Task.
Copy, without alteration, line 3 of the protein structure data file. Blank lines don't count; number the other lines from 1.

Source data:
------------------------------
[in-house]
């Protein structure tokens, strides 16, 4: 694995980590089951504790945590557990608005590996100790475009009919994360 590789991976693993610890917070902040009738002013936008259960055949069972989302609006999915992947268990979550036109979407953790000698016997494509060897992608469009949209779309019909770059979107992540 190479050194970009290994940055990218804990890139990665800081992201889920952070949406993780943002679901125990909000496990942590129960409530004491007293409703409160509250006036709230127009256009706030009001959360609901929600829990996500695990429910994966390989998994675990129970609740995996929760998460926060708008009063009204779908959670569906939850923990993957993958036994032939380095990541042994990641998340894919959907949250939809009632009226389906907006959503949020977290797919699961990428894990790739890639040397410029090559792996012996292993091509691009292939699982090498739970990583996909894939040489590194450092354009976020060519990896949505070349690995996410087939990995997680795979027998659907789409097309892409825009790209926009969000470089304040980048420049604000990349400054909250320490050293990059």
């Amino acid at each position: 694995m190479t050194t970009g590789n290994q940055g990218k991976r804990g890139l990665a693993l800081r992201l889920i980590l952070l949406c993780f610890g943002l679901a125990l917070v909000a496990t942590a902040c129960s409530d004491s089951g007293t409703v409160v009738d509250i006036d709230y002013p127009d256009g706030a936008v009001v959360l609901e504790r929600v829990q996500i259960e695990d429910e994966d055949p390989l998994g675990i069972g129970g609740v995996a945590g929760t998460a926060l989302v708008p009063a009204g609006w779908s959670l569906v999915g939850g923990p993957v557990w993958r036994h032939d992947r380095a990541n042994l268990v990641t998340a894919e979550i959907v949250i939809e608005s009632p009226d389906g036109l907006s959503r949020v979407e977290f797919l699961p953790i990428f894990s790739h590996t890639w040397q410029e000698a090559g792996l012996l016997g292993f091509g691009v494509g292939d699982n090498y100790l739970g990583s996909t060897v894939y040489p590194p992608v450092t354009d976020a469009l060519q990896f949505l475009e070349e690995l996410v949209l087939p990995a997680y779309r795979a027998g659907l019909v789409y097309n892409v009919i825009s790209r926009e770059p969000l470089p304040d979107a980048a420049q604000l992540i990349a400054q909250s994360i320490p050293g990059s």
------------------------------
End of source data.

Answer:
């Amino acid at each position: 694995m190479t050194t970009g590789n290994q940055g990218k991976r804990g890139l990665a693993l800081r992201l889920i980590l952070l949406c993780f610890g943002l679901a125990l917070v909000a496990t942590a902040c129960s409530d004491s089951g007293t409703v409160v009738d509250i006036d709230y002013p127009d256009g706030a936008v009001v959360l609901e504790r929600v829990q996500i259960e695990d429910e994966d055949p390989l998994g675990i069972g129970g609740v995996a945590g929760t998460a926060l989302v708008p009063a009204g609006w779908s959670l569906v999915g939850g923990p993957v557990w993958r036994h032939d992947r380095a990541n042994l268990v990641t998340a894919e979550i959907v949250i939809e608005s009632p009226d389906g036109l907006s959503r949020v979407e977290f797919l699961p953790i990428f894990s790739h590996t890639w040397q410029e000698a090559g792996l012996l016997g292993f091509g691009v494509g292939d699982n090498y100790l739970g990583s996909t060897v894939y040489p590194p992608v450092t354009d976020a469009l060519q990896f949505l475009e070349e690995l996410v949209l087939p990995a997680y779309r795979a027998g659907l019909v789409y097309n892409v009919i825009s790209r926009e770059p969000l470089p304040d979107a980048a420049q604000l992540i990349a400054q909250s994360i320490p050293g990059s």